Ellipsoid Non-linear Regression Fitting

December 4, 2021

In one of my previous posts, I demonstrated how to fit an ellipsoid using least squares. Unfortunately, this method won’t work for many practical problems because the data will not be centered around the origin. For these cases, we will need to formulate a more expensive non-linear regression problem that uses optimization to find the ellipsoid parameters. We will use jax.numpy as an automatic differentiation code to easily compute derivatives for our custom non-linear regression.

Mathematical preliminaries

So an arbitrary ellipsoid in 3D space can be defined as

$$ \frac{(x-x_0)^2}{a^2} + \frac{(y-y_0)^2}{b^2} + \frac{(z-z_0)^2}{c^2} = 1 $$

where our ellipsoid parameters are \( x_0 \), \( y_0 \), \( z_0 \), \( a \), \( b \), and \( c \). We can then setup an optimization formulation to find the best six parameters to some arbitrary collection of data in 3D space. There will be some error for any given set of ellipsoid parameters on our data. Optimization will then be used to find the six parameters that minimizes this error.

Let \( \hat{f} \) represent some arbitrary candidate ellipsoid as

$$ \hat{f}_i = \frac{(x_i-\gamma_0)^2}{\gamma_3^2} + \frac{(y_i-\gamma_1)^2}{\gamma_4^2} + \frac{(z_i-\gamma_0)^2}{\gamma_5^2} $$

We can define some error function which represents how far \( \hat{f} \) deviates from 1 for our observed \( x_i \), \( y_i \), and \( z_i \) data. We are going to use the mean squared error which is a \( L^2 \) norm that is differentiable everywhere. The mean squared error for our ellipsoid fitting will be defined as

$$ e = \frac{1}{n}\sum_i^n(\hat{f}_i - 1.0)^2 $$

for \( n \) data points. Now we can define an optimization problem to find \( [\gamma_0, \gamma_1, \gamma_2, \gamma_3, \gamma_4, \gamma_5] \) that minimizes \( e \).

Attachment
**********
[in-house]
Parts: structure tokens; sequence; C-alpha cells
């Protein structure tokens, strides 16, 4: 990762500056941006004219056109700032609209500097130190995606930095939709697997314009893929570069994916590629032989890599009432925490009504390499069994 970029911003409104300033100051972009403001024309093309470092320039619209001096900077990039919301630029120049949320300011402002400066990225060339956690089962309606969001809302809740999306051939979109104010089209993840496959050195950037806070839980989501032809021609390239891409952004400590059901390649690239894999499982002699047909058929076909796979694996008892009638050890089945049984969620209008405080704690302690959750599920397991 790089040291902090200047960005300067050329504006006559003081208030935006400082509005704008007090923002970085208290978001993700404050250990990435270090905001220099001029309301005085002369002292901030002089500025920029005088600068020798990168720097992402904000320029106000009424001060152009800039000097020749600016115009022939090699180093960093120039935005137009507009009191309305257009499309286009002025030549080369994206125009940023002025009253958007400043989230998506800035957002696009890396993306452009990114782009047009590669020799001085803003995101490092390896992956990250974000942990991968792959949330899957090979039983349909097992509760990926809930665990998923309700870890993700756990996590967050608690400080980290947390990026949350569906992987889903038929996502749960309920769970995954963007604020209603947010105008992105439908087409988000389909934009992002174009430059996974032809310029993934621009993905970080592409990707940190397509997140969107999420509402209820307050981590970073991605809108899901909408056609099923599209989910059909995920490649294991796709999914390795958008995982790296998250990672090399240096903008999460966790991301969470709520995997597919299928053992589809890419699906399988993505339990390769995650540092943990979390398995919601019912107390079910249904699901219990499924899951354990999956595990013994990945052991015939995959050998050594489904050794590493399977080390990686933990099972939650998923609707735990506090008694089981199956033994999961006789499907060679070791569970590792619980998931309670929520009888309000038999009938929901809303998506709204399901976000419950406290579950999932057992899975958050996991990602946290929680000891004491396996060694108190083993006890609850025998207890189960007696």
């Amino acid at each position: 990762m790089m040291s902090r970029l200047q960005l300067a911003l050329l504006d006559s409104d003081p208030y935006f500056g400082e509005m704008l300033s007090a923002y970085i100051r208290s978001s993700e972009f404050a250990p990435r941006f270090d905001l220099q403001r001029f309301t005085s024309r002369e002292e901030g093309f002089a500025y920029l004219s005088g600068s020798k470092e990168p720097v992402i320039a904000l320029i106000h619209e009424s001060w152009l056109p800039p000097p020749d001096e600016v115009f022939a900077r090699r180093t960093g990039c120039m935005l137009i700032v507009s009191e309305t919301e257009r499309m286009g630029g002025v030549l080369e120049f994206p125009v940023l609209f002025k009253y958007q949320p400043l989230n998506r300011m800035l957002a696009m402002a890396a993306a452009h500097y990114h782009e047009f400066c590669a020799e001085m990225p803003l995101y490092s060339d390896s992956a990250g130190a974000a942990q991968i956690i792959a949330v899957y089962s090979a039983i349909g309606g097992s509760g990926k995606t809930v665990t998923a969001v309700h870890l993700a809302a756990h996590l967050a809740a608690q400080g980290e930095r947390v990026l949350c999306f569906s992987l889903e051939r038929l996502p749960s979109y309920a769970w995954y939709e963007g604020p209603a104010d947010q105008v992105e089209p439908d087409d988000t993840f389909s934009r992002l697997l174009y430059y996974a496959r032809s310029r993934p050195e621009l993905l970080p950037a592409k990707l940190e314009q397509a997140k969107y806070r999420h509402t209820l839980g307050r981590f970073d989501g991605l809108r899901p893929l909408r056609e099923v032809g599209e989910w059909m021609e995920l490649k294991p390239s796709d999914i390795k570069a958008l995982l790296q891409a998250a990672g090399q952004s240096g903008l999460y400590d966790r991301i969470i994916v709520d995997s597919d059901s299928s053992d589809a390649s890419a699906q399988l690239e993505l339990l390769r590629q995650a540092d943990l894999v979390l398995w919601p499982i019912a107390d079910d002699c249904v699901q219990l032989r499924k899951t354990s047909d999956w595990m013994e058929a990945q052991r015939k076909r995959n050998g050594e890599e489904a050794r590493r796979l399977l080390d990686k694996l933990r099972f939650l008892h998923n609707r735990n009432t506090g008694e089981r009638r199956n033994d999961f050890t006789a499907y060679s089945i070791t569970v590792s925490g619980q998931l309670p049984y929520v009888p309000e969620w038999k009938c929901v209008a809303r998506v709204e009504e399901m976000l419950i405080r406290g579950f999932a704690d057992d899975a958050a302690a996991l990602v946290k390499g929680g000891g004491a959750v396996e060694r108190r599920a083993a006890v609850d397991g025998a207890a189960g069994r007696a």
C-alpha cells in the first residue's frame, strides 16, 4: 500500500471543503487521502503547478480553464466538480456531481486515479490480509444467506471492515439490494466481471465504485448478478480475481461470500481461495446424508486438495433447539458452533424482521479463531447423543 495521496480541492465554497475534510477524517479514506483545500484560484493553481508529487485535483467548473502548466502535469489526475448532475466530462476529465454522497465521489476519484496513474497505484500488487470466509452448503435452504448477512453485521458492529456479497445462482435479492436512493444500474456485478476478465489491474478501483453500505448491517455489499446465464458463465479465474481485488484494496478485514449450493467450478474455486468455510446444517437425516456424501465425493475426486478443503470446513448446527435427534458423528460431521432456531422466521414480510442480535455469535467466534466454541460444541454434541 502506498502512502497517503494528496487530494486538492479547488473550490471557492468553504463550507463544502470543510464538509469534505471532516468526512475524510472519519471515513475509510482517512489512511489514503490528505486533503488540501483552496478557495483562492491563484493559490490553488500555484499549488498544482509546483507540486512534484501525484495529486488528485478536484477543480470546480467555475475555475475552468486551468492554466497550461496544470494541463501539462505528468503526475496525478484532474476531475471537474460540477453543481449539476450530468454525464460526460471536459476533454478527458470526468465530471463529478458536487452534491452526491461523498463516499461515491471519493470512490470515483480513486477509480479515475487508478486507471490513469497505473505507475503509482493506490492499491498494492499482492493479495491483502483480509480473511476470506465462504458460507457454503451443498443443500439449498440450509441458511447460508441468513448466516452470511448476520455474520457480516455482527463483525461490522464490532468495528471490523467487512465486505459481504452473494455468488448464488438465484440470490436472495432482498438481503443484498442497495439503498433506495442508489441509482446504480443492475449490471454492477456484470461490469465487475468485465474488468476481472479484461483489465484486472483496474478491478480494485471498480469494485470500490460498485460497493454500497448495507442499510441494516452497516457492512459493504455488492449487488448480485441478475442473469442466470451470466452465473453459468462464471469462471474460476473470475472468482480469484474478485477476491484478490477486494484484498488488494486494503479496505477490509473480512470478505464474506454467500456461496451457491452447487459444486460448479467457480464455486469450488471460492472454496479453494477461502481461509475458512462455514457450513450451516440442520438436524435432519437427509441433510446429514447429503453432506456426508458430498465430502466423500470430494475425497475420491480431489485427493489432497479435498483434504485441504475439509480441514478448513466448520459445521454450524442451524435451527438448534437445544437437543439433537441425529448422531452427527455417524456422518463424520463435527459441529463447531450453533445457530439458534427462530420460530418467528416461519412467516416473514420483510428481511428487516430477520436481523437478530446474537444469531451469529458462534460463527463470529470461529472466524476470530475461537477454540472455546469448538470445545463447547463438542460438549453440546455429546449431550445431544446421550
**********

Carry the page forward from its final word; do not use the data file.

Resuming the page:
This isn’t a perfect formulation to fit ellipsoids because the formulation is not convex if there are no bounds on \( [\gamma_0, \gamma_1, \gamma_2, \gamma_3, \gamma_4, \gamma_5] \). In other words, you can imagine that for any data set their exists some enormous ellipsoid (think infinite radius) that just barely graces your data. These enormous ellipsoids will have a mean squared error of 0, which is the lowest possible error.

The key to get this formulation to work is to guess \( [\gamma_0, \gamma_1, \gamma_2, \gamma_3, \gamma_4, \gamma_5] \) reasonably. While it may not be easy to guess \( a \), \( b \), and \( c \), it is very easy to guess the center of the ellipse. In my case I just take the mean of the observed data to guess the centroid of the ellipse.

Example Ellipsoid Data

Consider the following example ellipsoid data with some amount of noise,

Example Ellipsoid Data

which is generated from the following Python code

import numpy as np
import matplotlib.pyplot as plt
from mpl_toolkits.mplot3d import Axes3D

n_one = 20
noise = np.random.normal(size=(n_one*n_one), loc=0, scale=1e-2)

u = np.linspace(0., np.pi*2., n_one)
v = np.linspace(0., np.pi, n_one)
u, v = np.meshgrid(u,v)
a = 1.2
b = 0.2
c = 0.9
x = a*np.cos(u)*np.sin(v) 
y = b*np.sin(u)*np.sin(v)
z = c*np.cos(v)

x = x.flatten() + noise
y = y.flatten() + noise